Industry figures have criticised a move by the UK’s Gambling Commission to remove individual account managers amid a licensing system overhaul.
The regulator announced yesterday (27 June) that it was changing its licensing framework to keep up with growing demand for licences across the UK.
Under the proposed new system, licensees in Great Britain will no longer have a dedicated account manager, meaning they will cease to have an individual point of contact with the Gambling Commission.
Instead, the regulator’s licensing division will be subdivided into four new sub-groups, each of which will be responsible for different areas of work.
The Operating Licence New Group will be responsible for processing applications for new operator licences, while the Change of Corporate Control Group will be responsible for processing applications relating to changes of ownership and control for existing operators.
The Operating Licence Vary Group will be responsible for processing applications relating to changes to existing operator licences, and the Personal Licence Group will deal with all applications relating to personal licences.
Northridge Law LLP partner Melanie Ellis: “While we had already moved a long way from licensees being able to pick up the phone to someone who knew and understood their business, this change takes away any meaningful opportunity for dialogue between the regulator and those it regulates.”
The Gambling Commission said it was changing its working practices to make the best use of its resources. The regulator hopes its new structure for licensing will allow it to process applications more quickly, it said, while enabling it to resolve queries more efficiently and effectively.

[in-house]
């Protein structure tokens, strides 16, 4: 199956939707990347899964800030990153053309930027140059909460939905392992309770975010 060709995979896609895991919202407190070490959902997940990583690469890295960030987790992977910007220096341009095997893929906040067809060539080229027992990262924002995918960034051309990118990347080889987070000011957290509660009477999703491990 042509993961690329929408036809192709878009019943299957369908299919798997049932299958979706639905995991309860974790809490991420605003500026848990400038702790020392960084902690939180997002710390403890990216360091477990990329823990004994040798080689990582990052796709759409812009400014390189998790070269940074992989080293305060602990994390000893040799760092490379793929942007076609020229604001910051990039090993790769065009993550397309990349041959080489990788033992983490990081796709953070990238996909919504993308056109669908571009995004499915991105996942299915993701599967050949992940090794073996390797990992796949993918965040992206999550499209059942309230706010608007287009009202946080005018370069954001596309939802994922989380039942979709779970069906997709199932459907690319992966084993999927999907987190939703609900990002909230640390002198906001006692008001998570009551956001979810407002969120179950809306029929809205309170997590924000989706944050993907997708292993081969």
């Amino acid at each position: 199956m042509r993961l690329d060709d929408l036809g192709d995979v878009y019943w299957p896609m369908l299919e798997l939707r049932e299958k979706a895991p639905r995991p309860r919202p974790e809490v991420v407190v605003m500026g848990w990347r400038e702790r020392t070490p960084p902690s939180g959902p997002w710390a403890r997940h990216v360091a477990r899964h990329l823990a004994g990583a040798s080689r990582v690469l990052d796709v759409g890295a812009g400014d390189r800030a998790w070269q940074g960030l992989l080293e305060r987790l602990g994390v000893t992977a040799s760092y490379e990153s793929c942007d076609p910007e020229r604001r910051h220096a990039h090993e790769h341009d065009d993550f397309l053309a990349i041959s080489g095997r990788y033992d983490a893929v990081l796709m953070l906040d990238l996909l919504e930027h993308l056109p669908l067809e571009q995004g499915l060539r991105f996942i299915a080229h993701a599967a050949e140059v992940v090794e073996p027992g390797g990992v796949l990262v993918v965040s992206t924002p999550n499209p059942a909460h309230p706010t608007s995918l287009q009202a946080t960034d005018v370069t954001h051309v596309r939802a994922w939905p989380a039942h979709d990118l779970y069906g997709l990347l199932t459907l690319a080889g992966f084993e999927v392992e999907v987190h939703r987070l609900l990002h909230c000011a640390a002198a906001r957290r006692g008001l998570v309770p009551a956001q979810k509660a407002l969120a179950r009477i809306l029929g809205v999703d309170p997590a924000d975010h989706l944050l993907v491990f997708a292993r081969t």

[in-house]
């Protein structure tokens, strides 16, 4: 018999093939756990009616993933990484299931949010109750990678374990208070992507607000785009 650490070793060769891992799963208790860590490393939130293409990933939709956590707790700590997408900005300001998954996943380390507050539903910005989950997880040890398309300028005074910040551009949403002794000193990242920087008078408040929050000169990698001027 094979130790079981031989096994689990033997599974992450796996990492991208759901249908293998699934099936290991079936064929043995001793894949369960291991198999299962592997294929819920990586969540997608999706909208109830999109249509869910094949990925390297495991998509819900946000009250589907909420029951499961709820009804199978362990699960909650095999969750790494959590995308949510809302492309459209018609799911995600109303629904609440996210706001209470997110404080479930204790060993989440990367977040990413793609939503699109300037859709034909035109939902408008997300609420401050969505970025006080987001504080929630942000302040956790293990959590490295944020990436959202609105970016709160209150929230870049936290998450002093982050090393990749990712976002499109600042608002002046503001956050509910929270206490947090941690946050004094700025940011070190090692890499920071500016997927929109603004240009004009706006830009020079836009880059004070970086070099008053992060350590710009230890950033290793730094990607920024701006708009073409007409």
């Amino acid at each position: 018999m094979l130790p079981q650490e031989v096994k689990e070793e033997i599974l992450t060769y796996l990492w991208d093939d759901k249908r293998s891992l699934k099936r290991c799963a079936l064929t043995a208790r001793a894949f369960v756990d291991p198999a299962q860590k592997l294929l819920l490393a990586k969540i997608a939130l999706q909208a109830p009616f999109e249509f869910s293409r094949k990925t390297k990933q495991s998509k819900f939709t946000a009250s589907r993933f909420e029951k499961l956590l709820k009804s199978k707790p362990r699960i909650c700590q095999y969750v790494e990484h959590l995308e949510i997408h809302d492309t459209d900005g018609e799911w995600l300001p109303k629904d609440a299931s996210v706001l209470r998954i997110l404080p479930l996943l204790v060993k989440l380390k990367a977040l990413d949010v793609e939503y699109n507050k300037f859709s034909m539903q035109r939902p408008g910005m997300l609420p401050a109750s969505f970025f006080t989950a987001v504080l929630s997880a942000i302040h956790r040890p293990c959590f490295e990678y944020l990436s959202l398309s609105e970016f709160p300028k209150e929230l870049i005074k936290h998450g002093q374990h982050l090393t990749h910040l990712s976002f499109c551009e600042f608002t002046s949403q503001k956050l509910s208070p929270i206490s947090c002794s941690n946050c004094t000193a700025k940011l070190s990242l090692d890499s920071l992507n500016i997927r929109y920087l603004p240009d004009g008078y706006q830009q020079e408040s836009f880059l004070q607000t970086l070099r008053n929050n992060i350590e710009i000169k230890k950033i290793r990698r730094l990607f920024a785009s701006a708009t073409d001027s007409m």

The way in which licence applicants submit applications remains unchanged, however.
The change has attracted criticism from industry figures. Melanie Ellis, a partner at Northridge Law LLP and specialist in the betting and gaming sector, said on LinkedIn: “It is a real shame the Gambling Commission will no longer have an account manager for each licensee.
“While we had already moved a long way from licensees being able to pick up the phone to someone who knew and understood their business, this change takes away any meaningful opportunity for dialogue between the regulator and those it regulates.
“In the interests of efficiency, it seems the GC has lost sight of what will actually make for better regulation.”
Gambling Commission: “The nature of the evolving industry means we must adapt and this approach provides greater flexibility and in turn service.”
Betfred commercial manager Laura Hazelwood described the move as a “terrible decision” in a LinkedIn comment.
She added: “The industry will now lose the benefit of creating working relationships with the GC. Sending queries to centralised inboxes with long SLA’s for a response is going to cause more harm than good.”
The Gambling Commission has refuted claims the changes will lead to a deterioration in service provision.
Speaking to iGaming NEXT, a spokesperson for the regulator said: “Once a caseworker is assigned to a case then an applicant or licensee has a named contact. If they are already licensed then this will relate to Operator Licence Varies and Change of Corporate Control, while other minor changes can be serviced in eservices.
“We are looking at the makeup of our service requests to ensure we can respond effectively and continue to strive to provide an improved service. The nature of the evolving industry means we must adapt and this approach provides greater flexibility and in turn service.
“If anyone has a specific example that remains unresolved, please make contact and we will do our utmost to resolve it.”